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Taxpayers warned over refund email scams

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HM Revenue and Customs (HMRC) has warned taxpayers to be on their guard against fraudulent emails promising them a tax rebate.

Tax refund phishing scams are on the increase, and most often target smaller businesses, the self-employed and those who complete self-assessment tax returns.

The bogus emails attempt to persuade people to hand over confidential information with the promise of a tax rebate.

However, HMRC has said that it would not inform customers of a tax rebate via email, or invite them to complete an online form to receive a rebate of tax.

The fraudsters tend to be at their most active around important periods in the tax calendar.

Scams generally work by directing recipients to a web page that appears identical to the HMRC site with the inducement of a substantial tax refund.

The fake page is particularly misleading since it uses the same graphics and stylesheets as the actual HMRC site, the aim being to secure user IDs, passwords, names, addresses, bank and credit card details.

Stephen Alambritis of the Federation of Small Businesses said: “They are very plausible and at a time when businesses need all the cash they can get, the prospect of a tax rebate is attractive. It is very worrying. We have been surprised and worried by the way the scams are organised.”

Promises of a non-existent tax rebate are not the only scams being run by criminals pretending to represent HMRC and targeting small businesses in the hope of getting people to disclose details that would enable the fraudsters to gain access to bank or business accounts.

HMRC reiterated that although these emails may contain the HMRC logo and other details, they are fake and urged people never to respond to an email which asks for personal information. The tax authorities said that, while they may send emails from time to time, they would never do so requesting login, bank and credit card details.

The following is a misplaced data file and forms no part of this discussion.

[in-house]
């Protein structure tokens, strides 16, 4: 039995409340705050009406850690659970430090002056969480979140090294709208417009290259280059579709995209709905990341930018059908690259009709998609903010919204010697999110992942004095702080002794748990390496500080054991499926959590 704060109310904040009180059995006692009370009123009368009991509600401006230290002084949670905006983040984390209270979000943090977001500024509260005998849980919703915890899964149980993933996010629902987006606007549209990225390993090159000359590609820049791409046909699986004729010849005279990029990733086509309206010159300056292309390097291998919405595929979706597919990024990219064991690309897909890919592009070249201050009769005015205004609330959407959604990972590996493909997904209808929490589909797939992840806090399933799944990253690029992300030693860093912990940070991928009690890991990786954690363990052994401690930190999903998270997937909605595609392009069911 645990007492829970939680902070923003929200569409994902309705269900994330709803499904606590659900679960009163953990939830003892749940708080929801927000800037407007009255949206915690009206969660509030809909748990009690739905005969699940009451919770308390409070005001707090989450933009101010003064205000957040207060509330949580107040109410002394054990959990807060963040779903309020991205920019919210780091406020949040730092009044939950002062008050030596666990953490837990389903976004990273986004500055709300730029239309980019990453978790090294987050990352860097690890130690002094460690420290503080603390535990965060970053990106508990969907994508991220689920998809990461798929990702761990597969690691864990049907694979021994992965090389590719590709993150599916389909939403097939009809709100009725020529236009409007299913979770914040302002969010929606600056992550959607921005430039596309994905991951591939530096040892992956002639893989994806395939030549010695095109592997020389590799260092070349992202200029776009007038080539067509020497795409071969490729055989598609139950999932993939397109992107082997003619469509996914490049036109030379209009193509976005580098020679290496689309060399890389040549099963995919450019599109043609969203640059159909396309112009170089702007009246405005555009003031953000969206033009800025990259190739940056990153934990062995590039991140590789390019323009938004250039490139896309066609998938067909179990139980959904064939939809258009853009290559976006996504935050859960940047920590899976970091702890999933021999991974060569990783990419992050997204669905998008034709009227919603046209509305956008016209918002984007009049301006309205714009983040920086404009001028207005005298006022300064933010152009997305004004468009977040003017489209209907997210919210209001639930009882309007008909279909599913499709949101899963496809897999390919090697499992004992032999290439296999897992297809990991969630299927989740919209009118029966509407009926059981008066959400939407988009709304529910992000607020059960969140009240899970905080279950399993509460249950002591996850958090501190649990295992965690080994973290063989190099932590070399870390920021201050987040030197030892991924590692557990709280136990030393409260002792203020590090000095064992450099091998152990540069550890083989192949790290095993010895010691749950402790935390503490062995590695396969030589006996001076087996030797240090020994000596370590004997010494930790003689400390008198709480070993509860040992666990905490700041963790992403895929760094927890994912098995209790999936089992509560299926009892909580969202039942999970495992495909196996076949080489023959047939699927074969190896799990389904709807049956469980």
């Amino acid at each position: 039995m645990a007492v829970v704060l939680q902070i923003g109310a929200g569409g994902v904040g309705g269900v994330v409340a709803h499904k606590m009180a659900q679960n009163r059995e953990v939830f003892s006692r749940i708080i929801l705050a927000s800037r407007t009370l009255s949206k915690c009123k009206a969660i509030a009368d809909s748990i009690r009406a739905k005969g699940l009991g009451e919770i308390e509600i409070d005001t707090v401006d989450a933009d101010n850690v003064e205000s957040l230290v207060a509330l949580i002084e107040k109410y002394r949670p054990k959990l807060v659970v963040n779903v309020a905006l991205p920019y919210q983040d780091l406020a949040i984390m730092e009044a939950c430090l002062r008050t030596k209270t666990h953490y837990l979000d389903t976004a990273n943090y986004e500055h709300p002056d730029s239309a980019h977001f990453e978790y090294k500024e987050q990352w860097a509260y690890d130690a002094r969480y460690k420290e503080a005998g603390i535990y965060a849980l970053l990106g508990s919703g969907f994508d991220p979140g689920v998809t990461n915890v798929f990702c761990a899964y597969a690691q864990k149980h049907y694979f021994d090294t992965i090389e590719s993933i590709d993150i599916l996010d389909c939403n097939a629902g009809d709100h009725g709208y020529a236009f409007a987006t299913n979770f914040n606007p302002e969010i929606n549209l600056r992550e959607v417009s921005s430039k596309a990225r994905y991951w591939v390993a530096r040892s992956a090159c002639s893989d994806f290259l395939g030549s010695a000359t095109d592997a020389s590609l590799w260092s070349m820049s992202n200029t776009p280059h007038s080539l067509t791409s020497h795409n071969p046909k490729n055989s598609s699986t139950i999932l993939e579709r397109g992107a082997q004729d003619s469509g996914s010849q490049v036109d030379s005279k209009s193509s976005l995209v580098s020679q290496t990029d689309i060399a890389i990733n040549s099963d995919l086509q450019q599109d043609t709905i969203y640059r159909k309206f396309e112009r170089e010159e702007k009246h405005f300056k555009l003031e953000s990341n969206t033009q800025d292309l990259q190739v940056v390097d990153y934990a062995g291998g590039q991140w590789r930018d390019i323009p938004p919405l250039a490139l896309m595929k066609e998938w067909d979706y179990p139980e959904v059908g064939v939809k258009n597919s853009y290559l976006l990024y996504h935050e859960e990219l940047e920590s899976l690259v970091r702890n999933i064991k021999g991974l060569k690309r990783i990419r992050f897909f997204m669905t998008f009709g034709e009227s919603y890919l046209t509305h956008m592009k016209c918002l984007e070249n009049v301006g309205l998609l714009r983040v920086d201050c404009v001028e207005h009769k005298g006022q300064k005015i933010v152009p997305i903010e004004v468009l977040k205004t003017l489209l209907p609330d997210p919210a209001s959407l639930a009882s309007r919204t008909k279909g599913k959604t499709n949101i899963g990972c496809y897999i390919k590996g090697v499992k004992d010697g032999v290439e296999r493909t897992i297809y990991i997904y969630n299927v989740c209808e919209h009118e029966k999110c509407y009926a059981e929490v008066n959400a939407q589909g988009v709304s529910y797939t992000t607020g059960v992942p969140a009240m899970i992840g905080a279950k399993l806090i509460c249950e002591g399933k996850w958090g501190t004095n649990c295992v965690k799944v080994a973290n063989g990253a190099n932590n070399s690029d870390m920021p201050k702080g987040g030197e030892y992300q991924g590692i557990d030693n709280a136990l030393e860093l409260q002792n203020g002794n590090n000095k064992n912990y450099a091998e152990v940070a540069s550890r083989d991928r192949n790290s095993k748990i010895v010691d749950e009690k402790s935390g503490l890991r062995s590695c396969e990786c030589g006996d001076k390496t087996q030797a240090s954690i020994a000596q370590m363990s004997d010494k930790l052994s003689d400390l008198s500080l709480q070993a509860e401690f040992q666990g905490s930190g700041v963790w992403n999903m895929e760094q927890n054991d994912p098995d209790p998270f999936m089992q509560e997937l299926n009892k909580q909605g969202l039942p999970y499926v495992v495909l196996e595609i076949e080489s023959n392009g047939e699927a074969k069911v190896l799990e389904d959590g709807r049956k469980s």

HMRC has issued a series of pointers that will help people spot a fraudulent email. These include: the padlock – anyone logging on to HMRC Online Services is always in a ‘secure session’, shown by the padlock in the bottom right hand corner of the web browser; fraudulent emails are not normally addressed to someone personally, and they can be missing addressee details; look out for the name – HM Revenue and Customs was formed in April 2005 following the merger of Inland Revenue and HM Customs and Excise departments, and those former departmental names no longer exist; embedded links – since the email may include a link that leads to a website that appears genuine but is fake, hovering the mouse pointer over the link will show the real address to which the recipient is being directed.

Anyone who believes they have been sent a fraudulent email should report it to HMRC at

Fake email addresses used to distribute the tax rebate emails include: